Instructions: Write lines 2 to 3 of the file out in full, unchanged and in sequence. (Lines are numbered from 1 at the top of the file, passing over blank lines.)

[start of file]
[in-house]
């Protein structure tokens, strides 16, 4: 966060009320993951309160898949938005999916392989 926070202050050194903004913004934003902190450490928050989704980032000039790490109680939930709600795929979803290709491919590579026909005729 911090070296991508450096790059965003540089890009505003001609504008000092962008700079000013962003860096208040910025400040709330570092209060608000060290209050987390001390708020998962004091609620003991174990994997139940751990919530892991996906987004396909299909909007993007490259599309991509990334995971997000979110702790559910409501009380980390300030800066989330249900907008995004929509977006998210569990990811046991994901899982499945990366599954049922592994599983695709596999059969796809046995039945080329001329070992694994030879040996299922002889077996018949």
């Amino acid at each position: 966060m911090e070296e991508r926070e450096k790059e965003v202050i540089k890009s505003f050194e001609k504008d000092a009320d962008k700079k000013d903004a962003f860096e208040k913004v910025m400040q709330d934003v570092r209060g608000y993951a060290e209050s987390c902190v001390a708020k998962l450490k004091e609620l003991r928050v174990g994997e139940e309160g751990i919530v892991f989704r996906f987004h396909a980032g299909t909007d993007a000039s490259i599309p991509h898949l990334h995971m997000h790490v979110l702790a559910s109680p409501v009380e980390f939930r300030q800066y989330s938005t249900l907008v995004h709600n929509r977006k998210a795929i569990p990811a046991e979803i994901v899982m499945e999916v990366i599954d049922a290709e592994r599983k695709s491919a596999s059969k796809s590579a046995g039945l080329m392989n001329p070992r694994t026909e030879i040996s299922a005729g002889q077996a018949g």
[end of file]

């Protein structure tokens, strides 16, 4: 966060009320993951309160898949938005999916392989 926070202050050194903004913004934003902190450490928050989704980032000039790490109680939930709600795929979803290709491919590579026909005729 911090070296991508450096790059965003540089890009505003001609504008000092962008700079000013962003860096208040910025400040709330570092209060608000060290209050987390001390708020998962004091609620003991174990994997139940751990919530892991996906987004396909299909909007993007490259599309991509990334995971997000979110702790559910409501009380980390300030800066989330249900907008995004929509977006998210569990990811046991994901899982499945990366599954049922592994599983695709596999059969796809046995039945080329001329070992694994030879040996299922002889077996018949």
């Amino acid at each position: 966060m911090e070296e991508r926070e450096k790059e965003v202050i540089k890009s505003f050194e001609k504008d000092a009320d962008k700079k000013d903004a962003f860096e208040k913004v910025m400040q709330d934003v570092r209060g608000y993951a060290e209050s987390c902190v001390a708020k998962l450490k004091e609620l003991r928050v174990g994997e139940e309160g751990i919530v892991f989704r996906f987004h396909a980032g299909t909007d993007a000039s490259i599309p991509h898949l990334h995971m997000h790490v979110l702790a559910s109680p409501v009380e980390f939930r300030q800066y989330s938005t249900l907008v995004h709600n929509r977006k998210a795929i569990p990811a046991e979803i994901v899982m499945e999916v990366i599954d049922a290709e592994r599983k695709s491919a596999s059969k796809s590579a046995g039945l080329m392989n001329p070992r694994t026909e030879i040996s299922a005729g002889q077996a018949g």